April 18, 2017

StackIQ Announces Support for Docker Community Edition, Swarm

AUSTIN, Texas, April 18, 2017 — StackIQ, makers of one of the industry’s fastest bare metal provisioning platform, Stacki, today announced support for Docker with a new Stacki Pallet. A Stacki Pallet is a set of software packages and code that run on the Stacki framework along with specialized installation and configuration information about applications. The new Stacki Pallet for Docker enables the consistency and configuration required for a functioning Docker installation. The Stacki Pallet for Docker runs Docker Community Edition (17.03.0), and has Docker Swarm mode baked in (installs and validates it automatically). StackIQ is exhibiting at DockerCon 17.

“Docker deployments that require consistent performance and high utilization should be run on bare metal,” said Joe Kaiser, Director of Open Source Engineering. “The Stacki Pallet with Docker Swarm Mode dramatically eases and accelerate Docker deployments on bare metal, taking the user from bare metal to containers in one step.”

Stacki is one of the fastest bare metal provisioning tools in the industry, with users reporting deployment times accelerated from weeks (manually) to mere hours with Stacki. Stacki’s bare metal cluster installer is popular in many use cases including DevOps, data center automation and refresh, lab automation and private cloud automation.

Well over a million Linux servers are under management by Stacki, and its open source sibling, the Rocks Cluster Distribution (Stacki includes software developed by the Rocks Cluster Group at the San Diego Supercomputer Center at the University of California, San Diego, and its contributors).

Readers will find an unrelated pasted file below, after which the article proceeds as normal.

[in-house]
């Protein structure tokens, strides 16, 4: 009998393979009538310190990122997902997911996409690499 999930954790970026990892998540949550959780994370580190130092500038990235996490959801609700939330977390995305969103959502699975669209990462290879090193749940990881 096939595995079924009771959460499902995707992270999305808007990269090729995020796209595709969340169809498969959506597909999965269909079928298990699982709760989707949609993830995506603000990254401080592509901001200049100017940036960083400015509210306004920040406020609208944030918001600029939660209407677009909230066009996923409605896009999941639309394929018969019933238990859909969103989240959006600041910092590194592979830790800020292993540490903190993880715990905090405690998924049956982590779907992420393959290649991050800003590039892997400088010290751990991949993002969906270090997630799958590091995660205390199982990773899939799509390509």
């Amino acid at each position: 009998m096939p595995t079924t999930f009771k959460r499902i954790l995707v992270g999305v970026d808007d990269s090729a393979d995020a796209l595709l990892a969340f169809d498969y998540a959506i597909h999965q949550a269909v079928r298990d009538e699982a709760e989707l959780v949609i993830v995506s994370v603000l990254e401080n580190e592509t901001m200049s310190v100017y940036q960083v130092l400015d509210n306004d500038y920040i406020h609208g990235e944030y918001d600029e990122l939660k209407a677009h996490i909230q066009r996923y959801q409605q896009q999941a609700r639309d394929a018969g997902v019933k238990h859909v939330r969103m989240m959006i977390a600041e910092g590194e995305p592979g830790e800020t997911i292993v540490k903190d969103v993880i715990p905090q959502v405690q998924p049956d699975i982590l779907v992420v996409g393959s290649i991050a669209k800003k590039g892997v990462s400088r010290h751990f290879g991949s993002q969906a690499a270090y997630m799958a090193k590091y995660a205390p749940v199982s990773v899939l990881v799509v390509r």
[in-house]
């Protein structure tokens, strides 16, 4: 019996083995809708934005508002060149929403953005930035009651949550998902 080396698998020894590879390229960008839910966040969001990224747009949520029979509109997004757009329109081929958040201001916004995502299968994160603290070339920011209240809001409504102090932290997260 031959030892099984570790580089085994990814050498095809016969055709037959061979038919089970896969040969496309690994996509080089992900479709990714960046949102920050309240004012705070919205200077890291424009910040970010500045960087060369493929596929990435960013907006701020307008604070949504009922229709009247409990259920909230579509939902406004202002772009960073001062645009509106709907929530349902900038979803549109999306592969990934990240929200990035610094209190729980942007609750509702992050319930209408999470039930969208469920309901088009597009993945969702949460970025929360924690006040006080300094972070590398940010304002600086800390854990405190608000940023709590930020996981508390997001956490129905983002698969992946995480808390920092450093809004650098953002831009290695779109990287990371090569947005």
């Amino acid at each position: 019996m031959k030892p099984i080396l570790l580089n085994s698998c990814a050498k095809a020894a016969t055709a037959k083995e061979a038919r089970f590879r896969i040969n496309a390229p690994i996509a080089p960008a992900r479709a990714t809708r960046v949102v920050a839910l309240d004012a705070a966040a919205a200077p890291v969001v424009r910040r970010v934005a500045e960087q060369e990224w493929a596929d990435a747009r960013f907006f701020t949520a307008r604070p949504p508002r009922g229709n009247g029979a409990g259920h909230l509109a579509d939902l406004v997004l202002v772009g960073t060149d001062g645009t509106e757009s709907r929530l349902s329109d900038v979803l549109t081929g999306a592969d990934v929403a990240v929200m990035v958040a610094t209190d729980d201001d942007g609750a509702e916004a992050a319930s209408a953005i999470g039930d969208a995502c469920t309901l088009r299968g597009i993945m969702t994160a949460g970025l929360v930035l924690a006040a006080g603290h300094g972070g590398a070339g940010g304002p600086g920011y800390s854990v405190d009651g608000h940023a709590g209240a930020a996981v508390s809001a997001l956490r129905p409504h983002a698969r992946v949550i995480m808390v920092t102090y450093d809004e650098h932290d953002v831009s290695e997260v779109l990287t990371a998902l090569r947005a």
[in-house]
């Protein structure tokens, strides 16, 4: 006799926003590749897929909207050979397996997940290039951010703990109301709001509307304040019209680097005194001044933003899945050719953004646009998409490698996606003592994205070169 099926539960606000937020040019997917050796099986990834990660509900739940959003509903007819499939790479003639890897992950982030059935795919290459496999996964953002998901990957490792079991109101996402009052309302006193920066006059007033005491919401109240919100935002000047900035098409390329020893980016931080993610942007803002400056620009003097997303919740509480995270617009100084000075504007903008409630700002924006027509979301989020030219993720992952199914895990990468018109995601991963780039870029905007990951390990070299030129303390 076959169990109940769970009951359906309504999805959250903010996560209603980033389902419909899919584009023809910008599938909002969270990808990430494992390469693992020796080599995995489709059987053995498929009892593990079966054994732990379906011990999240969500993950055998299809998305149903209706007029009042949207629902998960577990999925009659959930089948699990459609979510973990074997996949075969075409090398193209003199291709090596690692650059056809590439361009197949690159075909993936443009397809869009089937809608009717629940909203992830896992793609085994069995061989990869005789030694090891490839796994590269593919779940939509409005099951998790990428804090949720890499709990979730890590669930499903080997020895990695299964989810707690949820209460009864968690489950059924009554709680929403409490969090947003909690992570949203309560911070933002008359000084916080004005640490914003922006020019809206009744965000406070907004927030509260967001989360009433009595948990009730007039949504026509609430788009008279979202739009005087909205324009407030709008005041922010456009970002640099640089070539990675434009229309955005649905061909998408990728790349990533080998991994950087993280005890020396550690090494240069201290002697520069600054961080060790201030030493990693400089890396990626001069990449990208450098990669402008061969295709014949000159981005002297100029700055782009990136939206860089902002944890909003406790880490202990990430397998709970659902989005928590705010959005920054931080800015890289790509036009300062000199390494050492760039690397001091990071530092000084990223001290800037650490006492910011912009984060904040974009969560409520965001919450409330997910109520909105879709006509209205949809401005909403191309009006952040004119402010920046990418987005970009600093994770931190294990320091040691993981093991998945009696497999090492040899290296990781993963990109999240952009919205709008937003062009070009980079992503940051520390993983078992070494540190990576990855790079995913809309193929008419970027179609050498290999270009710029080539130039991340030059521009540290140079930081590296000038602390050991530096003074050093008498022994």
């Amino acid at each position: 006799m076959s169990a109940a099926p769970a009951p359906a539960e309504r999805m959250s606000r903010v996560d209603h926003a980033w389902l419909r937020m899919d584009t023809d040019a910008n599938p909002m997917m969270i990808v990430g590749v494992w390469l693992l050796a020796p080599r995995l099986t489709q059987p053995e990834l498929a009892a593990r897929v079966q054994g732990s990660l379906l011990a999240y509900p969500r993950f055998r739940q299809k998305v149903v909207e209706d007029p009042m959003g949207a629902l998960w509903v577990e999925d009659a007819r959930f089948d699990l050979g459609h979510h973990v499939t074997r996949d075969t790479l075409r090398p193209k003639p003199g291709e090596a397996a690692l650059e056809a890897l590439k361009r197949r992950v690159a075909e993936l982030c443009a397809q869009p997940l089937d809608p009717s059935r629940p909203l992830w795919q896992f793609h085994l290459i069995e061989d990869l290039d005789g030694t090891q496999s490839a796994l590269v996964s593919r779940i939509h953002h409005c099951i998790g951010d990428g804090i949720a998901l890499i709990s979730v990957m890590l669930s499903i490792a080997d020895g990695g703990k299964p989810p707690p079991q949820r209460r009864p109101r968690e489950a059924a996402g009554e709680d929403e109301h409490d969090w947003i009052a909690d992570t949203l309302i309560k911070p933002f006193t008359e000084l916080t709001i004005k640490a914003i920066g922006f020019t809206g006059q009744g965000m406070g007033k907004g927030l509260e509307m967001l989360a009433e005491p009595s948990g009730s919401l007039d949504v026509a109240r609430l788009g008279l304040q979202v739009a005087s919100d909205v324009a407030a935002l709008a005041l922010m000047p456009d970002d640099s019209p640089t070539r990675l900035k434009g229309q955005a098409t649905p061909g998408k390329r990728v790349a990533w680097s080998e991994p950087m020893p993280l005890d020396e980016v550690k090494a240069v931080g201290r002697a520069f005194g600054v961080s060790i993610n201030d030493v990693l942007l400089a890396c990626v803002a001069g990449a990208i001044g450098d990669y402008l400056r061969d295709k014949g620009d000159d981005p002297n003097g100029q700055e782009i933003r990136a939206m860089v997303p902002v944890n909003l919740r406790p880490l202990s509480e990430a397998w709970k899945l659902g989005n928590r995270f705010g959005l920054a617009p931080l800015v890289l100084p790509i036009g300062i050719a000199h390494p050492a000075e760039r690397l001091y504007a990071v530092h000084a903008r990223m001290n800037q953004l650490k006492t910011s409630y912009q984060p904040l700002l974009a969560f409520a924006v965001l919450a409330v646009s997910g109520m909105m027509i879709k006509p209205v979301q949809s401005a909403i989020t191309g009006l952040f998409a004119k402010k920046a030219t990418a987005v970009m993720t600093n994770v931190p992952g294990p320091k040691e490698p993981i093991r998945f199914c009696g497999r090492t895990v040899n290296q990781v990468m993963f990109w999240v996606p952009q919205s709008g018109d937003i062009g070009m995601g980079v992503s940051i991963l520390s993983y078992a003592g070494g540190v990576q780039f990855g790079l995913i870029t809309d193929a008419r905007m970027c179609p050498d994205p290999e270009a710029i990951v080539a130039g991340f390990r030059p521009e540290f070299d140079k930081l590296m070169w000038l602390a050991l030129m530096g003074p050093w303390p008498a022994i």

Stacki Pallet for Docker Swarm Resources:
Landing Page and Download links for the Stacki Pallet for Docker Community Edition and Docker Swarm.

Recorded Webinar: How to auto deploy Docker Swarm using the Stacki Pallet

StackiFest17

StackIQ’s annual user conference, StackiFest17 will be held in San Francisco on Thursday, April 27th. StackiFest brings together Stacki users and partners, for a full day of technical sessions on bare metal provisioning and how it applies to various use cases such as Hadoop cluster installs, containers, DevOps, data center automation, building appliances and private cloud automation. StackiFest17 will feature sessions from users including Flex, Empowered Benefits and NIST as well updates from the founders and CEO of StackIQ.

Registration, agenda, happy hour, and all about StackiFest17.

About Stacki

Open Source Stacki is a bare metal provisioning platform that is used by medium-sized and web scale enterprises to provision and manage bare metal clusters, some of which are as large as 3000+ nodes. Provisioning hundreds or thousands of nodes with Stacki’s parallel installer takes the same ease and nearly the same speed as provisioning one node.

Stacki Pallets contain software packages and code that run on the Stacki framework along with specialized installation and configuration information about applications such as Kubernetes and Hortonworks. Application Pallets are open source and are developed by the community as well as by StackIQ.

Stacki Pro is the commercial version of Stacki that includes support for additional Linux distributions, external storage platforms, an easy to use GUI, and dedicated support from the StackIQ engineering team. Stacki Pro enables customers to go from bare metal to a running application in a single step with full stack automation.

About StackIQ

StackIQ, the company that develops and supports Stacki, is venture-backed and was founded by some of the original developers of the Rocks Cluster Distribution at the San Diego Supercomputer Center. StackIQ helps customers automate the provisioning and management of small to large bare metal environments for a variety of use cases including big data, container deployment, building appliances, data center automation and private cloud automation. To date, the company has helped over 150 organizations automate over 1 Million Linux servers thereby saving over 560 years worth of manual installation and configuration tasks.


Source: StackIQ

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